Well, blogs are a stream-of-consciousness kind of forum, usually unedited, so they generally feature a much more raw and honest form of writing. Plus, there's no limit on the things you can write about. Newspaper articles and books aim to be more commercial, so they have to cater to the interests of larger audiences. On my blog, I could write about the kinds of mustard I have in my fridge if I wanted to. That doesn't mean anyone is going to read it, but I could.
The pictures of Alaska on your blog are incredible - they alone probably keep a lot of your readers coming back for more. Is photography a hobby for you, or do you just point and shoot? What type of camera do you use?
I'm pretty sure my blog has a lot of "readers" that never actually read a word. I like to say that Alaska is like a supermodel - it's hard to take a bad picture of it. Right now I just use a point-and-shoot, an Olympus Stylus Tough, to document my activities. But the act of just shooting pictures in order to preserve memories has generated more of an interest in photography itself, and I am looking to upgrade my camera.
What is the longest race/ride you've ever completed?
The Tour Divide, a 2,740-mile mountain bike race along the Great Divide Mountain Bike Route, which spans the Continental Divide from Banff, Alberta, to Antelope Wells, New Mexico. The race took me 24 days, and until this year's race begins on June 11, I still hold the women's record (which will likely be broken this year.)
Have you ever been on a ride and been stuck in a terrible situation? Maybe you've been lost, come face to face with a grizzly bear, or almost fallen off a cliff? You did recently get pretty close to a porcupine!
Porcupines are a real hazard! They're low-profile, and they saunter onto trails and don't move all that quickly away. You really have to watch out for them if you don't want to end up with a tire and legs full of quills. That said, I've only been in bicycle situations that felt terrible at the time, but in hindsight were just scary or uncomfortable: Completely bonking at 2 a.m. in an extremely remote canyon in Alaska when the temperature was 20 below (during the 2008 Iditarod Trail Invitational), or being exposed to a horrific electric storm on a high Colorado pass during the Tour Divide. But I've always gotten through unscathed.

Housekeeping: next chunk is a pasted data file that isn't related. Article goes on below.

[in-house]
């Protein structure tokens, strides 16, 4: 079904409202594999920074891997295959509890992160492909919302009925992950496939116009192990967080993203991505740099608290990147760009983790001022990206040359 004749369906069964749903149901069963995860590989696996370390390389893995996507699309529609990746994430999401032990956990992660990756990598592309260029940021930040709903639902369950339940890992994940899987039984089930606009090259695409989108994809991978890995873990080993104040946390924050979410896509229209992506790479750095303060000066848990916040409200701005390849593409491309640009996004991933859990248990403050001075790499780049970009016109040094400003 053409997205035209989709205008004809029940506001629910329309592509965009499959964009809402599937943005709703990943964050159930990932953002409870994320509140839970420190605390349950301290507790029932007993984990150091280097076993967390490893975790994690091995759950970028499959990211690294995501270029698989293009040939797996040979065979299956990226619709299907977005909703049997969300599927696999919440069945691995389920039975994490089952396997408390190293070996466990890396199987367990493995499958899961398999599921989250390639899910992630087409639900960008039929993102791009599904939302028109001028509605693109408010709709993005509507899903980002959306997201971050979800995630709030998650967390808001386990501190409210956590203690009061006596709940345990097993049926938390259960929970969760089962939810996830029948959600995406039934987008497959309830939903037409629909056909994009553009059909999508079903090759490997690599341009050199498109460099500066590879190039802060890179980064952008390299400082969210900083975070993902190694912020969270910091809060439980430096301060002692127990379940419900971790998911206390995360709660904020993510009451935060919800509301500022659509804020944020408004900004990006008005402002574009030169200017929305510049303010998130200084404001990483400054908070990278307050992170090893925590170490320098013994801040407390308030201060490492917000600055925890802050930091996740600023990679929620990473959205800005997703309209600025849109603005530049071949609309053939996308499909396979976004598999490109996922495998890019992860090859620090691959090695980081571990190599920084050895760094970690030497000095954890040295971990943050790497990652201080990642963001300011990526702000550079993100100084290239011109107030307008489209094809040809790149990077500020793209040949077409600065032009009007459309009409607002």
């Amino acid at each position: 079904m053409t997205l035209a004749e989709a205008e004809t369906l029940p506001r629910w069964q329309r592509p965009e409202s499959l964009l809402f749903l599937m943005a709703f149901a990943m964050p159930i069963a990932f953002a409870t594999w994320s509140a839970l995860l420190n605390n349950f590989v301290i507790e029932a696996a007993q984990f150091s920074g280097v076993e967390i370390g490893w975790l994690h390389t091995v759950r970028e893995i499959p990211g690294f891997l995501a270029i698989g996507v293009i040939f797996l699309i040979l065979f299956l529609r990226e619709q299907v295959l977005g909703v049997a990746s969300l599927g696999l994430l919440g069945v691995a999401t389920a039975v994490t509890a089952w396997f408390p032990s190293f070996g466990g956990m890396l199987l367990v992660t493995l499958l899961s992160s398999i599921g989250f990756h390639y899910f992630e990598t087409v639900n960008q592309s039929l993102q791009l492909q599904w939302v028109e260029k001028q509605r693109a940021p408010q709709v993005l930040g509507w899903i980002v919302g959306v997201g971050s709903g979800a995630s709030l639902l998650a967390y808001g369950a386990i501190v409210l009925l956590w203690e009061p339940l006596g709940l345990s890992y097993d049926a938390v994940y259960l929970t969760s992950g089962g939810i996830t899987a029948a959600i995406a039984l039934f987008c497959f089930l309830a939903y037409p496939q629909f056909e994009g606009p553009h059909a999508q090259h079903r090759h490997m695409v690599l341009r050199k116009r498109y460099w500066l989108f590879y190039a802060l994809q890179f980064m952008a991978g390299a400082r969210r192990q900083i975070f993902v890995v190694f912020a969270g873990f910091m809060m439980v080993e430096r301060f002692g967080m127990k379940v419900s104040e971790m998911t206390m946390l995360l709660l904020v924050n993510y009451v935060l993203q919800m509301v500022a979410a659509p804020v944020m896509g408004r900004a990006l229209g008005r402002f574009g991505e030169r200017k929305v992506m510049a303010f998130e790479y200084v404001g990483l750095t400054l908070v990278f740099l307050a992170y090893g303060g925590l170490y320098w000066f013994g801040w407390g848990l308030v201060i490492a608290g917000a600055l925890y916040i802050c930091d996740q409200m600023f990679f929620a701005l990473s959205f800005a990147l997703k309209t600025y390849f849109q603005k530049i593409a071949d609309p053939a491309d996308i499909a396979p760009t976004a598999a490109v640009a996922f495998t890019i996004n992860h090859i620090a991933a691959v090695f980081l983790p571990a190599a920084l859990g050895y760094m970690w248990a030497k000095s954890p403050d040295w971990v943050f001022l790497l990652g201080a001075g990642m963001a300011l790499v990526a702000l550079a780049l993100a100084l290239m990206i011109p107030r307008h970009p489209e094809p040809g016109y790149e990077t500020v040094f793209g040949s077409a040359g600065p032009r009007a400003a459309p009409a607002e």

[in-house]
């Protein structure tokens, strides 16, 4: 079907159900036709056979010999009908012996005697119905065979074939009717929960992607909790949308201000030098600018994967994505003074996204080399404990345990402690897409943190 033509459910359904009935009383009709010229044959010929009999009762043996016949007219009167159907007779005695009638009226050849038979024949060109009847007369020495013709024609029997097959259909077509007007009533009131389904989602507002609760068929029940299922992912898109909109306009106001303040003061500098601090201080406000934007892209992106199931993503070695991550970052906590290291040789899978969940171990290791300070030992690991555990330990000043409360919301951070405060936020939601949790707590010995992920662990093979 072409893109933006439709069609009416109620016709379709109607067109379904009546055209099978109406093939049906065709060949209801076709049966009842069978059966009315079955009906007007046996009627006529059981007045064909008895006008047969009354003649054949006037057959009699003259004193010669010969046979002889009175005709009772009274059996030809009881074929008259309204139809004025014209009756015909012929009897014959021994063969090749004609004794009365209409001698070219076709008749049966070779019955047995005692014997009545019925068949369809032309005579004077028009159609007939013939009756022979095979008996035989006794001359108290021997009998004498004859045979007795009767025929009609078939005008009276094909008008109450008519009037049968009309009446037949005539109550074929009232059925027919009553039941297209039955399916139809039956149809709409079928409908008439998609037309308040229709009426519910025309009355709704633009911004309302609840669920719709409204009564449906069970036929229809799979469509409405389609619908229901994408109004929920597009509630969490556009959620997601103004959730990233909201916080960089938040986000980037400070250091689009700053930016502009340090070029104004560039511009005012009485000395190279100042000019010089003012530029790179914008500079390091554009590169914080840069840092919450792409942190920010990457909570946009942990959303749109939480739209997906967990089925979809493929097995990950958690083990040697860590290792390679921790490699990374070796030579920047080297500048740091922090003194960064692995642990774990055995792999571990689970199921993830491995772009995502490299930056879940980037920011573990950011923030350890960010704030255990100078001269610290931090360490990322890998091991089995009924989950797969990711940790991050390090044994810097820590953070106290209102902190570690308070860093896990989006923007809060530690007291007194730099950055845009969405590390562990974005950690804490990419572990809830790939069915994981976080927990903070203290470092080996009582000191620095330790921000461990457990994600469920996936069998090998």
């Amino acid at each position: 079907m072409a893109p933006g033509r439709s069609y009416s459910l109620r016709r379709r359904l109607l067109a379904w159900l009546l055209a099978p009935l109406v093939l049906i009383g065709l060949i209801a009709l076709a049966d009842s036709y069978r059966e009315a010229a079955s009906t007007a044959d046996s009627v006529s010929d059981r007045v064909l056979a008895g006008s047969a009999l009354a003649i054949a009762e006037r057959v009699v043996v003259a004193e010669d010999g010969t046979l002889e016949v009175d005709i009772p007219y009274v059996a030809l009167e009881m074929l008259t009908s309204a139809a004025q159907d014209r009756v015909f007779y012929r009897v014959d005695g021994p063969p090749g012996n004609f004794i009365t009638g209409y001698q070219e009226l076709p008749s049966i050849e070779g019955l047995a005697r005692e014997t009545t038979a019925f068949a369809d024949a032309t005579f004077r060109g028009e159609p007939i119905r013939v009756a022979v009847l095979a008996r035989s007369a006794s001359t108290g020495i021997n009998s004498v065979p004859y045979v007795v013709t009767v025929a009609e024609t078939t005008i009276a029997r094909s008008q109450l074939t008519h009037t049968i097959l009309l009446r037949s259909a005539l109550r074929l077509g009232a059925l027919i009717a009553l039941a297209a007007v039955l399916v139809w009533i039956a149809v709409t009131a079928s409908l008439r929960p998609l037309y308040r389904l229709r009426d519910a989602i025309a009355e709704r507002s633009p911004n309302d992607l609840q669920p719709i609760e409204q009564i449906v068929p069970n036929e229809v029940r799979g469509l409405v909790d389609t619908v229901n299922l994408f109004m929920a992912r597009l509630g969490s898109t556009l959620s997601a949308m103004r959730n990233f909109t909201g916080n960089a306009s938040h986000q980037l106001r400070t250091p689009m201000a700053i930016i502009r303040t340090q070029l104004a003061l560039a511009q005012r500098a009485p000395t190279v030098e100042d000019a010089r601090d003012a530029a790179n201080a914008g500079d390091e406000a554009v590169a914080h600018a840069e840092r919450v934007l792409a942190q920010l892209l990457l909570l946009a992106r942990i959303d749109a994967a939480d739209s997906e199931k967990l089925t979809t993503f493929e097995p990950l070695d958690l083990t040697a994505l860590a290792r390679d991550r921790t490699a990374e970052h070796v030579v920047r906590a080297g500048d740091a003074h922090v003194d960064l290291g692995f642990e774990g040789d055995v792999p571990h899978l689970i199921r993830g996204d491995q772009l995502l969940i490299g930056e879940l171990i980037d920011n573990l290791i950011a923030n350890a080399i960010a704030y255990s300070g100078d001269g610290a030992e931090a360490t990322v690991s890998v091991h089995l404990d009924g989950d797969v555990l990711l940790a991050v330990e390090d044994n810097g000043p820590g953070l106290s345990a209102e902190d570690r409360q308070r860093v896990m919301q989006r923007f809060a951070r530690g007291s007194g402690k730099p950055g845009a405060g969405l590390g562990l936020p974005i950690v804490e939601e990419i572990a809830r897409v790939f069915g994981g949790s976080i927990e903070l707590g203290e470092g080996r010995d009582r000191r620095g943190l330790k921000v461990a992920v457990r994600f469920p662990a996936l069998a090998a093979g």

What type of bike do you ride?
I ride a 2007 Surly Pugsley as a snow bike, a 2008 Surly Karate Monkey as a mountain bike, and a 2004 Ibex Corrida as a touring bike.
Something a little more fun - what's your favorite movie, TV show, and book of all time?
I love "Office Space." That is quite possibly my favorite movie of all time, although I haven't given that subject a lot of thought. My favorite author is Thomas Wolfe. His books really form one long semi-fictional autobiography, and I love those.
If you could go on a cycling trip anywhere in the world - where would you go?
For years I have aspired to travel across Mongolia on my bicycle. Someday I am going to do it. I'd also love to ride in Antarctica, although that requires major bucks I'll likely never have.